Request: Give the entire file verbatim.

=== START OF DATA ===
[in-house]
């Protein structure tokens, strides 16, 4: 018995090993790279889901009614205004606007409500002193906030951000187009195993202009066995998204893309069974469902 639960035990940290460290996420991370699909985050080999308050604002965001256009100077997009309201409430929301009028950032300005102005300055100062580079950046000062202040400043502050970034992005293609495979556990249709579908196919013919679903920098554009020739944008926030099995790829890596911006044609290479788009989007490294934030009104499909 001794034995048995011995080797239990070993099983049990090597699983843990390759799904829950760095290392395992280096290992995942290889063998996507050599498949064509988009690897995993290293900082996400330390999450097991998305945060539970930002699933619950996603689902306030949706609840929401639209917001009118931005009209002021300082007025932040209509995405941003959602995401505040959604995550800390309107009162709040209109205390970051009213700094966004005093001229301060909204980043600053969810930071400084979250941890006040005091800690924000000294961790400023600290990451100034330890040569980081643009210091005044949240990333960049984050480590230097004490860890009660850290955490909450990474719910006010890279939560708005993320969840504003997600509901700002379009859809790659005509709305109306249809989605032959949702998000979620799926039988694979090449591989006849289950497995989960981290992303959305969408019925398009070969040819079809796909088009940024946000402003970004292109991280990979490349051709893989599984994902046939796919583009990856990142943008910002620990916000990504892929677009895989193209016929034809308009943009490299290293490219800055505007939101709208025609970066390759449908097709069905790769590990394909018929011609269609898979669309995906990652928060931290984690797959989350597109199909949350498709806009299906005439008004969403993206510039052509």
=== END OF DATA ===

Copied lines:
[in-house]
């Protein structure tokens, strides 16, 4: 018995090993790279889901009614205004606007409500002193906030951000187009195993202009066995998204893309069974469902 639960035990940290460290996420991370699909985050080999308050604002965001256009100077997009309201409430929301009028950032300005102005300055100062580079950046000062202040400043502050970034992005293609495979556990249709579908196919013919679903920098554009020739944008926030099995790829890596911006044609290479788009989007490294934030009104499909 001794034995048995011995080797239990070993099983049990090597699983843990390759799904829950760095290392395992280096290992995942290889063998996507050599498949064509988009690897995993290293900082996400330390999450097991998305945060539970930002699933619950996603689902306030949706609840929401639209917001009118931005009209002021300082007025932040209509995405941003959602995401505040959604995550800390309107009162709040209109205390970051009213700094966004005093001229301060909204980043600053969810930071400084979250941890006040005091800690924000000294961790400023600290990451100034330890040569980081643009210091005044949240990333960049984050480590230097004490860890009660850290955490909450990474719910006010890279939560708005993320969840504003997600509901700002379009859809790659005509709305109306249809989605032959949702998000979620799926039988694979090449591989006849289950497995989960981290992303959305969408019925398009070969040819079809796909088009940024946000402003970004292109991280990979490349051709893989599984994902046939796919583009990856990142943008910002620990916000990504892929677009895989193209016929034809308009943009490299290293490219800055505007939101709208025609970066390759449908097709069905790769590990394909018929011609269609898979669309995906990652928060931290984690797959989350597109199909949350498709806009299906005439008004969403993206510039052509």